Jed Cohen

An Archive

Archive for the ‘Digg’ tag

Syndication

leave a comment

Shortly after I first started blogging, I started broadcasting my content to a variety of websites. Because I figured, why not? The costs of setting up syndication are low. Most blogging tools have RSS built in, and a lot of websites accept RSS feeds. StumbleUpon and Technorati are two examples of what I’m talking about here.

Then there’s the sites that contain some kind of profile but also allow for sharing content – generally through some kind of “widget.” LinkedIn, Brazen Careerist, and Careerealism’s private Ning network all fall under this category (we can analyze why these are all career focused later). Here too the initial costs are low, so why not set up syndication? Especially in light of the fact that many people already have profiles on at least one or two websites with this feature.

The third kind of syndication is link sharing websites. Digg, Delicious, and so on. These require slightly more effort in terms of setting up individual links to individual content. Which changes the dynamic a bit; as an example, Digg requires that the community like what you’ve submitted in order to give it any kind of recognition.

And let’s not start on ways to share your contributions from one network to another automatically.  While you can easily share content across platforms this way, you can also blur the lines between what you keep public and what you keep private.

Are more places to go for the same content ideal?  Perhaps not.  There is a balance, I think, between promotion and overextension.  I believe that brands should customize their message to the platform they’re using; why don’t I do that?  I suppose that part of it is because of my desire to reserve my username across a variety of sites – if I’m setting up an account, why not take a minute to add a link here or there?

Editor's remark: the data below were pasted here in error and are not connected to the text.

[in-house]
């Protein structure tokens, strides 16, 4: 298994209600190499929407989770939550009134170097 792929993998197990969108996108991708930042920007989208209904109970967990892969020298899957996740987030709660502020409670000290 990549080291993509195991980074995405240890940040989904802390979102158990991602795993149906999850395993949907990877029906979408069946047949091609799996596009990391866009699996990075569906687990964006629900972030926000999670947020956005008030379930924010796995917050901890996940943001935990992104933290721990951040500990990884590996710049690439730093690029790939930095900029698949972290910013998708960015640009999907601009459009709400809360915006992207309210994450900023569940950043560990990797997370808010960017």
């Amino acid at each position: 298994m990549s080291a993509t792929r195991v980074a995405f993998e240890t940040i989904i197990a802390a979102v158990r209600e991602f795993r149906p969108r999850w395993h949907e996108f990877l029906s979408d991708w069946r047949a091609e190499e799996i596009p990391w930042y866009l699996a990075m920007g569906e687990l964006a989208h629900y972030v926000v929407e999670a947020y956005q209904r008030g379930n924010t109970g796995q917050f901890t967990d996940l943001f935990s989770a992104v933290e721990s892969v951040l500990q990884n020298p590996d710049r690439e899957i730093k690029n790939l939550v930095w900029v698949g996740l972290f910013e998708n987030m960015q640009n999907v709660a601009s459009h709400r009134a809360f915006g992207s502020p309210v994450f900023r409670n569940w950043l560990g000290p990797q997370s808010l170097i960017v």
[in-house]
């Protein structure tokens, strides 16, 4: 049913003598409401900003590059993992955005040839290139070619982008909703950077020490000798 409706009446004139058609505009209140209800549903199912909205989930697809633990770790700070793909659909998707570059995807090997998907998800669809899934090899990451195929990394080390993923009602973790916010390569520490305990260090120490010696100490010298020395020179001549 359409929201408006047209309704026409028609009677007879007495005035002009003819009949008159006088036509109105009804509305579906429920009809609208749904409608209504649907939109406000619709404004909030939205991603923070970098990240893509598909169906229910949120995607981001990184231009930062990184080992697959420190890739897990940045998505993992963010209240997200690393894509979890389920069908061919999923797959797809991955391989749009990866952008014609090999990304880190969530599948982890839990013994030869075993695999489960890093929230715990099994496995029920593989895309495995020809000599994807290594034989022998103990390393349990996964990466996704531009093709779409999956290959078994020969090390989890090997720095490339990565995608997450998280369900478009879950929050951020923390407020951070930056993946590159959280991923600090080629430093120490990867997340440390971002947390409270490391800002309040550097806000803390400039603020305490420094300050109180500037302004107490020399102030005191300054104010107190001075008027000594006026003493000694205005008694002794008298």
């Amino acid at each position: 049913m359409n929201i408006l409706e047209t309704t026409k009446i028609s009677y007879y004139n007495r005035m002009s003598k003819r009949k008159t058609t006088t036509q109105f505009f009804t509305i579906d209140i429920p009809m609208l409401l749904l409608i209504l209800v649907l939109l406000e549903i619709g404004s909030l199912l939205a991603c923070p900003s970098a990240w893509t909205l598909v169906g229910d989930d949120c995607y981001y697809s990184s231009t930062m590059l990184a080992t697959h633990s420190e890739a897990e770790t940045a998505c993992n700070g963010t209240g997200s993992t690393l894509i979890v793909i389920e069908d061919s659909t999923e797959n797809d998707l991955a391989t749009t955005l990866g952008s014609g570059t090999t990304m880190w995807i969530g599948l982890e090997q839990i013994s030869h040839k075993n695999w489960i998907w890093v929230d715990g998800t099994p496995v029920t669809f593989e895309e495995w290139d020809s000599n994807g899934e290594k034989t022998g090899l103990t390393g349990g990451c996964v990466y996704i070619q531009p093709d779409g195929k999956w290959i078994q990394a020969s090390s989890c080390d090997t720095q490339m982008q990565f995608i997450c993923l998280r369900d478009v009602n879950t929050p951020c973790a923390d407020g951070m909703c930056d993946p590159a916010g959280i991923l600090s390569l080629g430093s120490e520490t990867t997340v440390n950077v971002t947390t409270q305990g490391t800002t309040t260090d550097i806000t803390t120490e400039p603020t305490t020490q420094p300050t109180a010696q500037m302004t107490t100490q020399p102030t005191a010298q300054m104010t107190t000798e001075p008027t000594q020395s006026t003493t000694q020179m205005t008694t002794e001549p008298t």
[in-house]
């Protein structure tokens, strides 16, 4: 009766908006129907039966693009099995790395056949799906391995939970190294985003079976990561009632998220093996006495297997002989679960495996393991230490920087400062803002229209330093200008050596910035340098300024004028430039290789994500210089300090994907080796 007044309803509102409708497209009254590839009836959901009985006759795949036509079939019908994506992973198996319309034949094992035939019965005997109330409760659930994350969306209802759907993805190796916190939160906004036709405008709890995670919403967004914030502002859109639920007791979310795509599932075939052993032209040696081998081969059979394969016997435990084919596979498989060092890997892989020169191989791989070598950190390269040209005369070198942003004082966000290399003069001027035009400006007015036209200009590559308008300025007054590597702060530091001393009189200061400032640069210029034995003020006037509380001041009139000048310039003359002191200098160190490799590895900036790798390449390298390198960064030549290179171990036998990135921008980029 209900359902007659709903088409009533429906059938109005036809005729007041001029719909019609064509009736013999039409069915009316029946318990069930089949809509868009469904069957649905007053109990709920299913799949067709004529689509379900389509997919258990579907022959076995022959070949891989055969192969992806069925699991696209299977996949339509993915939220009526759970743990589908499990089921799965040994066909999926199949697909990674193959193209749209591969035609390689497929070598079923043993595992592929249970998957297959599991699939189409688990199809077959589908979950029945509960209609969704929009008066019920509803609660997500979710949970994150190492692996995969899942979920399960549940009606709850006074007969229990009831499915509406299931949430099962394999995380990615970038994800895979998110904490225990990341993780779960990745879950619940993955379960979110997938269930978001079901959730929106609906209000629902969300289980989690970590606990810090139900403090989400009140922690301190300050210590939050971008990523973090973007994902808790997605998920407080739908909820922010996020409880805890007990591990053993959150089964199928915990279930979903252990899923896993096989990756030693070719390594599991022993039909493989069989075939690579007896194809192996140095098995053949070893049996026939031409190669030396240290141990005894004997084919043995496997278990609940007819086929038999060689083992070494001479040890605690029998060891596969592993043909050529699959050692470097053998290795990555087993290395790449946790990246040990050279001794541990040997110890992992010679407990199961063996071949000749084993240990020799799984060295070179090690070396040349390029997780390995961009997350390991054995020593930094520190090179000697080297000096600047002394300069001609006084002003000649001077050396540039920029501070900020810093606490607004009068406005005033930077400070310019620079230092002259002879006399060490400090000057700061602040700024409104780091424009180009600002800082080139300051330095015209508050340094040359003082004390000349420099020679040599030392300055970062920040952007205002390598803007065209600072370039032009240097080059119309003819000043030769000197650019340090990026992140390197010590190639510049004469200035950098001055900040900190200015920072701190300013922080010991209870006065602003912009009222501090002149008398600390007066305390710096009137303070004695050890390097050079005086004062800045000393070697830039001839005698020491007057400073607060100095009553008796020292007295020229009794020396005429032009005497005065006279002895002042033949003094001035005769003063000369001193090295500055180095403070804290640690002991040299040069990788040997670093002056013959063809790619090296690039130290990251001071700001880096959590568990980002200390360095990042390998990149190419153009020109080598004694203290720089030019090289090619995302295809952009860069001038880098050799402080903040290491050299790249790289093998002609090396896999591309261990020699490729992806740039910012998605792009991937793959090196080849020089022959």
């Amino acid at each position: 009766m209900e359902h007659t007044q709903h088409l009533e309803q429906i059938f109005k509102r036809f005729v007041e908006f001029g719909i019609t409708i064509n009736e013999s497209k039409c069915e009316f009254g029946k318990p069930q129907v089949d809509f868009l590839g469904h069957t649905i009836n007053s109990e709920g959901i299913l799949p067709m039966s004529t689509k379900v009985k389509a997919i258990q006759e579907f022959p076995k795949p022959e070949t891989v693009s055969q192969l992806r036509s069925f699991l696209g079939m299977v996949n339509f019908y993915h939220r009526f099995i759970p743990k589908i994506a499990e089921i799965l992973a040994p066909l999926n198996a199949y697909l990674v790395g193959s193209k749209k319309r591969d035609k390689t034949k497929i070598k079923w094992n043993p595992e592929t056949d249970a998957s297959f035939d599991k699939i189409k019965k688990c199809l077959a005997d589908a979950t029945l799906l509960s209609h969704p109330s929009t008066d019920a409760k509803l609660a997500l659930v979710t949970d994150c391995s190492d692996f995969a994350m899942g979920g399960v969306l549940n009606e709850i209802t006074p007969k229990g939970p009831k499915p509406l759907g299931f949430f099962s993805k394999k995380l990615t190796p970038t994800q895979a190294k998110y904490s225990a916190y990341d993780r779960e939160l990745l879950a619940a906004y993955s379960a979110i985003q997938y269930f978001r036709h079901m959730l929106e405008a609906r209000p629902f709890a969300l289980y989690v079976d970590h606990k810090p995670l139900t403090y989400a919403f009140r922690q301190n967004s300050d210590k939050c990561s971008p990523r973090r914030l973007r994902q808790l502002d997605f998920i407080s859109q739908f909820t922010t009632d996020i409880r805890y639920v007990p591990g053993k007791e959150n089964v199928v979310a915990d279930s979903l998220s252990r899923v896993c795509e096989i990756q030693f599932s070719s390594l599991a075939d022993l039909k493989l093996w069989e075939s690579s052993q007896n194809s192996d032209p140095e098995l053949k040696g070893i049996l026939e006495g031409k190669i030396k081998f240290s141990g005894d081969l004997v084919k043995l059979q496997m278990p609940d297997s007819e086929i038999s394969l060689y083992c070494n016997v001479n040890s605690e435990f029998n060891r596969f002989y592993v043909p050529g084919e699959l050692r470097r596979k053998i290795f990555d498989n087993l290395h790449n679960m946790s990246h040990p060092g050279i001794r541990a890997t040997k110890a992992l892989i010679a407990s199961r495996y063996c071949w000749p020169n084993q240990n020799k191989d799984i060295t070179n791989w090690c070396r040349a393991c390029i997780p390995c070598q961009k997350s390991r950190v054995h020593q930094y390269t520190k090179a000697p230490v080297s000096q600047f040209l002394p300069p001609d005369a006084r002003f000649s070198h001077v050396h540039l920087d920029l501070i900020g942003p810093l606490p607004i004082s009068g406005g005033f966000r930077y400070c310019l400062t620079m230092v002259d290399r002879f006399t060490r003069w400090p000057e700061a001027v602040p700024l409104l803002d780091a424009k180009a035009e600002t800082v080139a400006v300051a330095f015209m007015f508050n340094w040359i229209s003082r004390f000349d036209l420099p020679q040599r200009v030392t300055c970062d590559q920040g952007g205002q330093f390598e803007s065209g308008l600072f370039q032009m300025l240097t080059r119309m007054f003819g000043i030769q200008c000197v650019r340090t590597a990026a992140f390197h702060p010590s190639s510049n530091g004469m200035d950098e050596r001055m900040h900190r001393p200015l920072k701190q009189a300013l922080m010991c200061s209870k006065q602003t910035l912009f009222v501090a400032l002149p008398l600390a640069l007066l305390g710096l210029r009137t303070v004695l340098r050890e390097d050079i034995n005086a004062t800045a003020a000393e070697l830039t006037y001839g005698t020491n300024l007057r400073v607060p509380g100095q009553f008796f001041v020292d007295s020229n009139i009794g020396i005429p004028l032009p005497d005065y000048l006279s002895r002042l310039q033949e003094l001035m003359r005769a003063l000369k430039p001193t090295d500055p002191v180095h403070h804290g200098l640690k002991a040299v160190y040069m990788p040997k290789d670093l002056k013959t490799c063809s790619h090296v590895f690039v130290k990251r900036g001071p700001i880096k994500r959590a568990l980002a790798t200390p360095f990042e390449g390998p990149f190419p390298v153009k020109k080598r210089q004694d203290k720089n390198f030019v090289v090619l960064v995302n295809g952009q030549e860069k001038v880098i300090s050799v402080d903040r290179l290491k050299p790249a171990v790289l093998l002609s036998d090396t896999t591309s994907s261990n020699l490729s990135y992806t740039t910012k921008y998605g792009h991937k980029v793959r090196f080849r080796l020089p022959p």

Will I change how I (don’t) use the sites I’ve listed above now that I’ve written this?  Probably not.  Perhaps there is some kind of opt-in/opt-out psychology at work here.  Or maybe I just don’t want to mess with something that isn’t broken.

Written by Jed

October 20th, 2009 at 9:15 am

Social Media Fatigue

5 comments

I’ve  been experiencing social media fatigue over the last few weeks.  I’m not sure why, and I don’t know how to stop it.  What is interesting to me about this though it that social media is an entirely voluntary experience.  I choose to log into Facebook, LinkedIn, Twitter, FriendFeed, Digg, etc, and if I want to leave all I have to do is close my web browser.  So why should I feel overwhelmed with social media when I choose when I want to interact with it?

Take a look at the right hand side of this page and you’ll see a list of links to a few social media sites I’m on.  I’ve signed up for so many services, I can’t begin to assemble a full list.  Tumblr, Posterous, Delicious, YouTube, Disqus, Google, Scribd, SlideShare, and on and on and on.  My accounts on some of these sites are just placeholders in case I decide one day to use whatever features that platform provides.  And what I’ve listed here just scratches the surface of what is online.  What does the fact that there are websites like namechk dedicated solely to checking username availability tell us about the space that social media occupies?

This may perhaps be at odds with my last post, as there I was all excited about the growth of the third dimension of the social graph.  But as social functions are built into more and more websites, we run the risk of being unable to isolate ourselves from others online if we want to.  And why would we want to?  Any number of reason I suppose, from frustration with spam to a desire for privacy to a temporary bout of misanthropy.

Remember that work/life balance concept you may have heard of?  I wonder if we should begin to focus on a physical/digital balance as well as more and more people, companies, and brands enter the digital space.  As high speed mobile internet access spreads, should we be working to grow the number or quality of the interactions we participate in in the real world to match?  What happens when we shift more and more online to a hyperconnected web that lacks many of the nonverbal cues we use during in person interactions?  How can we stay engaged and focused when we flit from platform to platform like a hummingbird amongst the flowers?  And can we afford to take a break from social media to relax and focus on the real world without harming other’s perceptions of us?

Hopefully my social media fatigue will resolve itself soon.  In the meantime, I suppose I’ll be observing more than participating – which is one of the pluses of digital interactions I suppose.

Written by Jed

July 19th, 2009 at 8:48 pm